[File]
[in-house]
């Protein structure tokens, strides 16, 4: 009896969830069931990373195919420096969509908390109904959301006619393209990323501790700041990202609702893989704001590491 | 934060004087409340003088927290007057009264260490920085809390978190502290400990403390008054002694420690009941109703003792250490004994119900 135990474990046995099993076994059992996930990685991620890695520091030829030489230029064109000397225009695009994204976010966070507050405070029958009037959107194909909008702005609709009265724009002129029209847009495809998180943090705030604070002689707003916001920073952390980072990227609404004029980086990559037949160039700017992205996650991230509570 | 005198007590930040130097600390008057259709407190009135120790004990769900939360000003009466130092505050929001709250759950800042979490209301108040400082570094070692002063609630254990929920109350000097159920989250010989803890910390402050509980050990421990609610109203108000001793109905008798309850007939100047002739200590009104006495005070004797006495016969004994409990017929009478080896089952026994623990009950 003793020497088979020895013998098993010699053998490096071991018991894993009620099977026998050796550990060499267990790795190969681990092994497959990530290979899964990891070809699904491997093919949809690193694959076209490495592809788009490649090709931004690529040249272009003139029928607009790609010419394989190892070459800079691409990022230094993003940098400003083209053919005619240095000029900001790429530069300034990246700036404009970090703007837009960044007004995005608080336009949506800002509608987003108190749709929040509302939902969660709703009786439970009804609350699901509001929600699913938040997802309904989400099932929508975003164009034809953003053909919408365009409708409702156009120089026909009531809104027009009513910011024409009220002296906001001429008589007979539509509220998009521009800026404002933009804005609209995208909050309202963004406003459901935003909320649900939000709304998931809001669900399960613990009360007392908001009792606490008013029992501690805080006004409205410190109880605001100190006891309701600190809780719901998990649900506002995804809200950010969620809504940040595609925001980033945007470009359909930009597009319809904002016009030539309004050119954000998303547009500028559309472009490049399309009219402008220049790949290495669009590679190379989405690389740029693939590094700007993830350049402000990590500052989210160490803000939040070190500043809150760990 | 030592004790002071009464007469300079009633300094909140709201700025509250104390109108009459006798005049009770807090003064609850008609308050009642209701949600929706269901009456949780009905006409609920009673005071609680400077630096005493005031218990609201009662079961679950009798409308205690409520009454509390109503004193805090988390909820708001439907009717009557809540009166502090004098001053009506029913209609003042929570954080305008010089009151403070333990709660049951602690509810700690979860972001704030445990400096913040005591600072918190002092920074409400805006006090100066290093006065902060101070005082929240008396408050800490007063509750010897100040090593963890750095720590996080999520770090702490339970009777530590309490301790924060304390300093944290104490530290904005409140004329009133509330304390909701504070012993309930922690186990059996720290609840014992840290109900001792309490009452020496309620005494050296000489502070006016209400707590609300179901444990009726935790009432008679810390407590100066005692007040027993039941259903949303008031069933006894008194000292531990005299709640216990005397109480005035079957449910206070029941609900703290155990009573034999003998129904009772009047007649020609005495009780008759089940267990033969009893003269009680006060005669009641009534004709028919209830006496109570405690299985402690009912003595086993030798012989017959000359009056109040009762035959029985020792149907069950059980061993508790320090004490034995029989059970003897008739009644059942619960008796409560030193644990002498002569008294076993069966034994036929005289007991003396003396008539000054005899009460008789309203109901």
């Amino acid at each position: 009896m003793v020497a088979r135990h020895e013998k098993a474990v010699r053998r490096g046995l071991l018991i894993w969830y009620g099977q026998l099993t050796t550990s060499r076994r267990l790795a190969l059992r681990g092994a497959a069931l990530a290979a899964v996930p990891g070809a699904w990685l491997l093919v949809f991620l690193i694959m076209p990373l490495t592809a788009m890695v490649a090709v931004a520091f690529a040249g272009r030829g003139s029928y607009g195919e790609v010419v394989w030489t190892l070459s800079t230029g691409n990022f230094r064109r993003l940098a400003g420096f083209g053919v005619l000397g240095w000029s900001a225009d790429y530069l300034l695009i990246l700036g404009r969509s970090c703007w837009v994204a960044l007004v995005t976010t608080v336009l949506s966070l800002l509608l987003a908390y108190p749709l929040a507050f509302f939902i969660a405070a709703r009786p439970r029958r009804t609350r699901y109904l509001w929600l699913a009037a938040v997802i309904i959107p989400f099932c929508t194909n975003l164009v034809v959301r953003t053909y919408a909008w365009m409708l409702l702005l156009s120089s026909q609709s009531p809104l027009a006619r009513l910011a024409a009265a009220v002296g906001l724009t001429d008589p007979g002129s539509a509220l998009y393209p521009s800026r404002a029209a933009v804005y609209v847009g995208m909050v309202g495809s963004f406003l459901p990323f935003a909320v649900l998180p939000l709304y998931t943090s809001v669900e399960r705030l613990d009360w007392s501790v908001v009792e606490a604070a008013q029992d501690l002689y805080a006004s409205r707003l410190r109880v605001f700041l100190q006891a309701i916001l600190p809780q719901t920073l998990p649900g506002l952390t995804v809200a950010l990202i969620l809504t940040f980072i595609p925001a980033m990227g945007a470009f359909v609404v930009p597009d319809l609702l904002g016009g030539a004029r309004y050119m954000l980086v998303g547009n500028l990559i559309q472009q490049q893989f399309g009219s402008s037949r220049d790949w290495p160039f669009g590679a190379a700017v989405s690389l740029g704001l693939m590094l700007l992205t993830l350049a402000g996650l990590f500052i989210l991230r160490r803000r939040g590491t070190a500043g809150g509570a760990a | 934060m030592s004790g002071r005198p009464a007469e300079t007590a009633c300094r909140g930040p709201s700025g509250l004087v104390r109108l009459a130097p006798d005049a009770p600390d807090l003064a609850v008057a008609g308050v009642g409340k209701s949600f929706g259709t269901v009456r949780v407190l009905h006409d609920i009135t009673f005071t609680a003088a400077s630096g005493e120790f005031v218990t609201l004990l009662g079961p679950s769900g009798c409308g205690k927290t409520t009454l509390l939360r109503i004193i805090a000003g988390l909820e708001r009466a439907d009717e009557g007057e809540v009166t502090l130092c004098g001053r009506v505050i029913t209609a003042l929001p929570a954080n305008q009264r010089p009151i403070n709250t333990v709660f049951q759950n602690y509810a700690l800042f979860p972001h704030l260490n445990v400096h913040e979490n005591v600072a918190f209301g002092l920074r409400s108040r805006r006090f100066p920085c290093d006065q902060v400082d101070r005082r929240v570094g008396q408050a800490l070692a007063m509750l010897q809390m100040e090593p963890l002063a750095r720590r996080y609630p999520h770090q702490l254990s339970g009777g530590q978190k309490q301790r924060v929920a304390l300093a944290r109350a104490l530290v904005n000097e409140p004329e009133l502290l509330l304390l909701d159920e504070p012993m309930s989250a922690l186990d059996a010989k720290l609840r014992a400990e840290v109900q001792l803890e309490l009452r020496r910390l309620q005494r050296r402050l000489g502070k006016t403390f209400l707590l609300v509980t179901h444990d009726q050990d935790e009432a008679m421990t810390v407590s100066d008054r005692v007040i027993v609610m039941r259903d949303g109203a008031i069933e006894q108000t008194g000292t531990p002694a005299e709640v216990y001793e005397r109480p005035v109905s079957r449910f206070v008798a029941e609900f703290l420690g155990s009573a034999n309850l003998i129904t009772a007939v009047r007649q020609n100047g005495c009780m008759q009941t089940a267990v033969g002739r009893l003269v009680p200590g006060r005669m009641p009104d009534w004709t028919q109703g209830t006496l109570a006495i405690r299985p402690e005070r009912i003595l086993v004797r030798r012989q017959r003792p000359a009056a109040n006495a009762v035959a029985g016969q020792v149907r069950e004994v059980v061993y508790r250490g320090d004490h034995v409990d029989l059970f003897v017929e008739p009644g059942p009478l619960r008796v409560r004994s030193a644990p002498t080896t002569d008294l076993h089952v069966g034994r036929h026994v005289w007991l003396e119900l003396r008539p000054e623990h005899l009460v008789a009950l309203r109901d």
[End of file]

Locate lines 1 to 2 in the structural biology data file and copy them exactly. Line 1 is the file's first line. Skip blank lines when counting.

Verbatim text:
[in-house]
């Protein structure tokens, strides 16, 4: 009896969830069931990373195919420096969509908390109904959301006619393209990323501790700041990202609702893989704001590491 | 934060004087409340003088927290007057009264260490920085809390978190502290400990403390008054002694420690009941109703003792250490004994119900 135990474990046995099993076994059992996930990685991620890695520091030829030489230029064109000397225009695009994204976010966070507050405070029958009037959107194909909008702005609709009265724009002129029209847009495809998180943090705030604070002689707003916001920073952390980072990227609404004029980086990559037949160039700017992205996650991230509570 | 005198007590930040130097600390008057259709407190009135120790004990769900939360000003009466130092505050929001709250759950800042979490209301108040400082570094070692002063609630254990929920109350000097159920989250010989803890910390402050509980050990421990609610109203108000001793109905008798309850007939100047002739200590009104006495005070004797006495016969004994409990017929009478080896089952026994623990009950 003793020497088979020895013998098993010699053998490096071991018991894993009620099977026998050796550990060499267990790795190969681990092994497959990530290979899964990891070809699904491997093919949809690193694959076209490495592809788009490649090709931004690529040249272009003139029928607009790609010419394989190892070459800079691409990022230094993003940098400003083209053919005619240095000029900001790429530069300034990246700036404009970090703007837009960044007004995005608080336009949506800002509608987003108190749709929040509302939902969660709703009786439970009804609350699901509001929600699913938040997802309904989400099932929508975003164009034809953003053909919408365009409708409702156009120089026909009531809104027009009513910011024409009220002296906001001429008589007979539509509220998009521009800026404002933009804005609209995208909050309202963004406003459901935003909320649900939000709304998931809001669900399960613990009360007392908001009792606490008013029992501690805080006004409205410190109880605001100190006891309701600190809780719901998990649900506002995804809200950010969620809504940040595609925001980033945007470009359909930009597009319809904002016009030539309004050119954000998303547009500028559309472009490049399309009219402008220049790949290495669009590679190379989405690389740029693939590094700007993830350049402000990590500052989210160490803000939040070190500043809150760990 | 030592004790002071009464007469300079009633300094909140709201700025509250104390109108009459006798005049009770807090003064609850008609308050009642209701949600929706269901009456949780009905006409609920009673005071609680400077630096005493005031218990609201009662079961679950009798409308205690409520009454509390109503004193805090988390909820708001439907009717009557809540009166502090004098001053009506029913209609003042929570954080305008010089009151403070333990709660049951602690509810700690979860972001704030445990400096913040005591600072918190002092920074409400805006006090100066290093006065902060101070005082929240008396408050800490007063509750010897100040090593963890750095720590996080999520770090702490339970009777530590309490301790924060304390300093944290104490530290904005409140004329009133509330304390909701504070012993309930922690186990059996720290609840014992840290109900001792309490009452020496309620005494050296000489502070006016209400707590609300179901444990009726935790009432008679810390407590100066005692007040027993039941259903949303008031069933006894008194000292531990005299709640216990005397109480005035079957449910206070029941609900703290155990009573034999003998129904009772009047007649020609005495009780008759089940267990033969009893003269009680006060005669009641009534004709028919209830006496109570405690299985402690009912003595086993030798012989017959000359009056109040009762035959029985020792149907069950059980061993508790320090004490034995029989059970003897008739009644059942619960008796409560030193644990002498002569008294076993069966034994036929005289007991003396003396008539000054005899009460008789309203109901």